A Closer Look

(journaling the quiet, on-going adventures of my microscope and me)

At age seventy-five and a half, I knew I needed to find a new learning edge.

Poser compositions and Java programming (both personal obsessions for years) were getting stale.

I considerd astronomy, then remembered how cold the winter nights can get and that merely tilting my head

backwards triggers sudden vertigo that topples me if I don't immediately grab something stable

and look at the ground.

2018's April nighttime temps regularly fell to the mid-20's,

so I thought some challenging night-or-day indoor hobby would be best.

Then I bought a microscope, and here it is:

[right-click on any thumbnail image; then "open in new tab"]

A biologist friend had recently introduced me to "phase contrast,"

and I'd done enough on-line research to know the hardware "essentials"

and this mid-range priced scope had them all.  Since I intended to make still photos and videos of my work,

 I also bought this 14 MP microscope camera:

It took days for me to learn enough of the microscope/camera's technology to get 'closer looks' good enough

to begin a permanent collection of images.  My first project involved a misadventured wasp that I found crawling

pathetically on my living room floor.  When the insect finally died at the bottom of the open glass I'd collected it in,

I began observing one of its feet at four magnification levels:

[right-click on any thumbnail image and "Open in new tab" to enlarge it]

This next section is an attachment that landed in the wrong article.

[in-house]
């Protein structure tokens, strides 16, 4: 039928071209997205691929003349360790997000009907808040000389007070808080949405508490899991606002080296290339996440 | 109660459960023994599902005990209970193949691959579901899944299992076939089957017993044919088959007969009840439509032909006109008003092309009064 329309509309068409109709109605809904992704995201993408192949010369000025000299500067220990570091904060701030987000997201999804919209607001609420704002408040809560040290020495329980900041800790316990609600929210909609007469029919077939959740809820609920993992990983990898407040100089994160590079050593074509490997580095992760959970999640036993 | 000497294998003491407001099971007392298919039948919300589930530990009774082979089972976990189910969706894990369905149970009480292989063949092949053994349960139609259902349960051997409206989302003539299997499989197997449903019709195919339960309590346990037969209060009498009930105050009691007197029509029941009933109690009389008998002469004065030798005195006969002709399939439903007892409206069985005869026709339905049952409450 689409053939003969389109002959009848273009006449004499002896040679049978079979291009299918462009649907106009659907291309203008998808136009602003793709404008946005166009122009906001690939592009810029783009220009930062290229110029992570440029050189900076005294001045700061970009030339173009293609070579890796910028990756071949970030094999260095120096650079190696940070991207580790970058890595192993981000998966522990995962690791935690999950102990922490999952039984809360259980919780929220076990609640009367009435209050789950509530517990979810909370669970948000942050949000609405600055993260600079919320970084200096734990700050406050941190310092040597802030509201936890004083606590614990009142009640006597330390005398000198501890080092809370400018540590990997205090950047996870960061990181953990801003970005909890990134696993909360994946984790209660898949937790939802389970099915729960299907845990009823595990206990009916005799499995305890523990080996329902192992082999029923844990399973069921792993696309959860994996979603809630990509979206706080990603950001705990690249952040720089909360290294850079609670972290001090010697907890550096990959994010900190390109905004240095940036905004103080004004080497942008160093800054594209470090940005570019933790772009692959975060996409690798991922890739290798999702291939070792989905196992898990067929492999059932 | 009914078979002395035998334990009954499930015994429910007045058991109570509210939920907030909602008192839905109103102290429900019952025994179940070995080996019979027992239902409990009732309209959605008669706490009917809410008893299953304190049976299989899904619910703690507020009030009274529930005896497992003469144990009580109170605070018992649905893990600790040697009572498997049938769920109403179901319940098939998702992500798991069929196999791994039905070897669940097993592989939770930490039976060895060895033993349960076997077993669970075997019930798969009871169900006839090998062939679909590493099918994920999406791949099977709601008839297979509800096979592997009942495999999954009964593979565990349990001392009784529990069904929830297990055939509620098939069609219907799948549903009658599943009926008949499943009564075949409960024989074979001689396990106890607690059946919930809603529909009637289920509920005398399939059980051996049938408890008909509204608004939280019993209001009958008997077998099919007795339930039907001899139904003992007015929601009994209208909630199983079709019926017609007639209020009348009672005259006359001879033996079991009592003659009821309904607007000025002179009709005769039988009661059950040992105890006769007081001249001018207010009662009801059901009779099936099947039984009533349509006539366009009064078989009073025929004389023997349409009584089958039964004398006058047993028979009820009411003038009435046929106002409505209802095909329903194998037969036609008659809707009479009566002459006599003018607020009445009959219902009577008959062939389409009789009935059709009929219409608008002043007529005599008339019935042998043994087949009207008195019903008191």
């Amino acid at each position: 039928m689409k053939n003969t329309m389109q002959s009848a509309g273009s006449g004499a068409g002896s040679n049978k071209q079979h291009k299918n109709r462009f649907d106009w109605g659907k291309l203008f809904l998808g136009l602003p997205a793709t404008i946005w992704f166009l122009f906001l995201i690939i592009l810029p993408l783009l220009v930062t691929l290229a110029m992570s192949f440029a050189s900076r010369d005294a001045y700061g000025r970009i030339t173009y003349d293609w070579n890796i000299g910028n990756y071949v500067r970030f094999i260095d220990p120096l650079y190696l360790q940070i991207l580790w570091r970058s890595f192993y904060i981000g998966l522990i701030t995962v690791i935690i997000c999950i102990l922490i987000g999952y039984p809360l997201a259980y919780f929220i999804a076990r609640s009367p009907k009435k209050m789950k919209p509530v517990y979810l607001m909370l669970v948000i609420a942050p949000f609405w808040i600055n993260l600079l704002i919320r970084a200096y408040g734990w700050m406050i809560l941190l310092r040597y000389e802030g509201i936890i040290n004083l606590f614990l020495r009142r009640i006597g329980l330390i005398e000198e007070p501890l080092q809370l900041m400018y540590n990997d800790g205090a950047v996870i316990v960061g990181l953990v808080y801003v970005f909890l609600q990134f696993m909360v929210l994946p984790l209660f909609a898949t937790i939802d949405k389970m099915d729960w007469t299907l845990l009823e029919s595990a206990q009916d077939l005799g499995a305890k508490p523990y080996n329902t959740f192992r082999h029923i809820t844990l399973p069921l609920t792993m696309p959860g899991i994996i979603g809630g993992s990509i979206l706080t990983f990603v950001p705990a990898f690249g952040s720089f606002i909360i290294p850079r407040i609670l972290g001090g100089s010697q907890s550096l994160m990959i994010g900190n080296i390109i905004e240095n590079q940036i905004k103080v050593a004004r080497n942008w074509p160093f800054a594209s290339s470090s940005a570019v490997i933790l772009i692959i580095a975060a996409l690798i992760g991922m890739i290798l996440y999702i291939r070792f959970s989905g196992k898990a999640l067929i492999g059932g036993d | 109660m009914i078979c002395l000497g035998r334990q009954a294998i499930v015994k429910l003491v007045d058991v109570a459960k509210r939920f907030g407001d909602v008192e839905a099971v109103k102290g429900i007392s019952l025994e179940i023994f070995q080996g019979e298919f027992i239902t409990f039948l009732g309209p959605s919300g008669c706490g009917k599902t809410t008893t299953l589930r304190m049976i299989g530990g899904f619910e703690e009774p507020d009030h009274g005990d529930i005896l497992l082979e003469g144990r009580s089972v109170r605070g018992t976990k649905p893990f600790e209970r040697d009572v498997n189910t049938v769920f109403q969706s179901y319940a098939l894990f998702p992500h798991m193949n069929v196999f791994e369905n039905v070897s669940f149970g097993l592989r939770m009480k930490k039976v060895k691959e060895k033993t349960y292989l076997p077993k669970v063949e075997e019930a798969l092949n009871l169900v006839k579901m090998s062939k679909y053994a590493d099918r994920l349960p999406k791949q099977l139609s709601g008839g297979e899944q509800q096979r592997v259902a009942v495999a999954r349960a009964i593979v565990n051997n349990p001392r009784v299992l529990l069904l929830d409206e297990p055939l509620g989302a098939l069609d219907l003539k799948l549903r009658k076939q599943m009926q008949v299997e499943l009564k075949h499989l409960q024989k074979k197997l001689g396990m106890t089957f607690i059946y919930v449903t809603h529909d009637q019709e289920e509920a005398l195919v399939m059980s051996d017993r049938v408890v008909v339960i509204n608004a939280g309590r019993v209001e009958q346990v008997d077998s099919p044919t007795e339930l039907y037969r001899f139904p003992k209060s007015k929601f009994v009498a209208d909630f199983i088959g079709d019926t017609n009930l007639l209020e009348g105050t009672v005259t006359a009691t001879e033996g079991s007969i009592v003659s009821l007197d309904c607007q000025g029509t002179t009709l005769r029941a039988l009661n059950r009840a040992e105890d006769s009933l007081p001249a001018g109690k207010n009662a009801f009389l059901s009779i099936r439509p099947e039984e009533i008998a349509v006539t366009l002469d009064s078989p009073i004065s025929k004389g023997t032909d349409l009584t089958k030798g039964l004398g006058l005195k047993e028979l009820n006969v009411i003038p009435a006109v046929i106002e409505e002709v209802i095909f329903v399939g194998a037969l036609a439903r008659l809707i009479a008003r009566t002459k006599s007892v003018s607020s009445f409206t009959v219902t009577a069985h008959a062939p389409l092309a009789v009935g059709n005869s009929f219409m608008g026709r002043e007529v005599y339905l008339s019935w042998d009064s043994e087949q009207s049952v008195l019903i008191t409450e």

The last of those images is actually a composite of 99 "stacked" photos - each taken at a precise distance

from the most distant point in the focal depth, stepping forward until the closest in-focus image has been found.

The software that makes this otherwise impossible view possible is Helicon Focus.

I highly recommend it to all photographers or microbe hunters who wish to share their work.

It took me a couple of days to get the phase contrast condenser occuli adjusted;

then I realized that phase contrast is primarily for viewing the internal details of transparent specimens

(and my wasp's foot was not transparent - so I switched all of the phase contrast objectives

and condenser back to the regular ones.)

Of course, I wanted to explore the video possibilities of the microscope's camera,

so I made a very amateur 10x vid of a portion of the wasp's wing.

Here's the Helicon Focus image:

As of April 9th, I am two weeks into my microsopic adventures.

Every new specimen offers surprises.

( What non-entomologist would have guessed that the feet of insects bear claws

or that wasps' wings have barbs? )

Then a hapless stinkbug landed near me.

 ( https://en.wikipedia.org/wiki/Brown_marmorated_stink_bug )

After it took a quick dip in a capful of alcohol and had dried sufficiently,

 I looked at its foot and compared it with the wasp's:


I then discovered that the stinkbug has four wings - two outer, more opaque ones

and two inner, more transparent ones:


Among the many things I learned quickly was that higher magnification

(40x or higher) is sometimes less preferable than lower magnification.

High magification reduces the visible area of the specimen,

reduces the depth of field (how much is in focus), and may create focusing challenges

including deciding exactly what to focus on.

Helicon Focus eliminates much of the problem but also takes more time,

since each "stacked" layer must be "captured," saved, and processed.

There are many fine online galleries featuring Helicon Focus microphotography.

Here is one of them:  http://www.fotofind.eu/fauna/mikrofauna/

I've also discovered that exploring different options with both

microscope and software can yield dramatically different results.

Here are some of my explorations with stinkbug antenna and "knee" joints: